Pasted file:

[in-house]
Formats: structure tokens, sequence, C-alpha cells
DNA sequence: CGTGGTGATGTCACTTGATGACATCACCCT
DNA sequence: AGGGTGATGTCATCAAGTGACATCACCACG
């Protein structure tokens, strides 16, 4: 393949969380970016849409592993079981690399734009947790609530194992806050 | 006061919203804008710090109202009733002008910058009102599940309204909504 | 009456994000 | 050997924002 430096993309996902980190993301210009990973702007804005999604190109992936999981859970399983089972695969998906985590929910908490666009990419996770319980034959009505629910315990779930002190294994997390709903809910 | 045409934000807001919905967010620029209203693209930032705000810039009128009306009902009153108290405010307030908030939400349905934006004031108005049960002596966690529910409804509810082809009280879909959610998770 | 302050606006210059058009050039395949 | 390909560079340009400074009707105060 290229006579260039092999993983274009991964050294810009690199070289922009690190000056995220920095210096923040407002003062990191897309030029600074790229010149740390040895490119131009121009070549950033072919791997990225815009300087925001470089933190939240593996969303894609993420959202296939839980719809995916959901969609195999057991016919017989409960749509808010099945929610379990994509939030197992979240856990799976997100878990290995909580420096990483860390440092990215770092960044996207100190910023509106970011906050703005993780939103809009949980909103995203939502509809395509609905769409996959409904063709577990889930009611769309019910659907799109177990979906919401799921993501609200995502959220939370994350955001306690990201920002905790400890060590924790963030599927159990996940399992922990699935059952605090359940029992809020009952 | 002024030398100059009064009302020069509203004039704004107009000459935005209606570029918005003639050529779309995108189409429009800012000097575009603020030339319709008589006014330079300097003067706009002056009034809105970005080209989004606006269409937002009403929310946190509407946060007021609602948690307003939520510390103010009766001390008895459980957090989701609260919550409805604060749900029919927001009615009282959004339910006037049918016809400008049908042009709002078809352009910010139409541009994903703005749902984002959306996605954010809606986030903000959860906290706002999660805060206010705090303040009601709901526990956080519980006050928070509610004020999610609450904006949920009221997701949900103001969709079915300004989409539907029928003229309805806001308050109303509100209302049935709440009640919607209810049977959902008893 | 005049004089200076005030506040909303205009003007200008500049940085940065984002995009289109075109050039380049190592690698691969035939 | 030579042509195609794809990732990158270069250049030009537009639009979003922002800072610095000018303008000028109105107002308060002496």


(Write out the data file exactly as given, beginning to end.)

[in-house]
Formats: structure tokens, sequence, C-alpha cells
DNA sequence: CGTGGTGATGTCACTTGATGACATCACCCT
DNA sequence: AGGGTGATGTCATCAAGTGACATCACCACG
């Protein structure tokens, strides 16, 4: 393949969380970016849409592993079981690399734009947790609530194992806050 | 006061919203804008710090109202009733002008910058009102599940309204909504 | 009456994000 | 050997924002 430096993309996902980190993301210009990973702007804005999604190109992936999981859970399983089972695969998906985590929910908490666009990419996770319980034959009505629910315990779930002190294994997390709903809910 | 045409934000807001919905967010620029209203693209930032705000810039009128009306009902009153108290405010307030908030939400349905934006004031108005049960002596966690529910409804509810082809009280879909959610998770 | 302050606006210059058009050039395949 | 390909560079340009400074009707105060 290229006579260039092999993983274009991964050294810009690199070289922009690190000056995220920095210096923040407002003062990191897309030029600074790229010149740390040895490119131009121009070549950033072919791997990225815009300087925001470089933190939240593996969303894609993420959202296939839980719809995916959901969609195999057991016919017989409960749509808010099945929610379990994509939030197992979240856990799976997100878990290995909580420096990483860390440092990215770092960044996207100190910023509106970011906050703005993780939103809009949980909103995203939502509809395509609905769409996959409904063709577990889930009611769309019910659907799109177990979906919401799921993501609200995502959220939370994350955001306690990201920002905790400890060590924790963030599927159990996940399992922990699935059952605090359940029992809020009952 | 002024030398100059009064009302020069509203004039704004107009000459935005209606570029918005003639050529779309995108189409429009800012000097575009603020030339319709008589006014330079300097003067706009002056009034809105970005080209989004606006269409937002009403929310946190509407946060007021609602948690307003939520510390103010009766001390008895459980957090989701609260919550409805604060749900029919927001009615009282959004339910006037049918016809400008049908042009709002078809352009910010139409541009994903703005749902984002959306996605954010809606986030903000959860906290706002999660805060206010705090303040009601709901526990956080519980006050928070509610004020999610609450904006949920009221997701949900103001969709079915300004989409539907029928003229309805806001308050109303509100209302049935709440009640919607209810049977959902008893 | 005049004089200076005030506040909303205009003007200008500049940085940065984002995009289109075109050039380049190592690698691969035939 | 030579042509195609794809990732990158270069250049030009537009639009979003922002800072610095000018303008000028109105107002308060002496």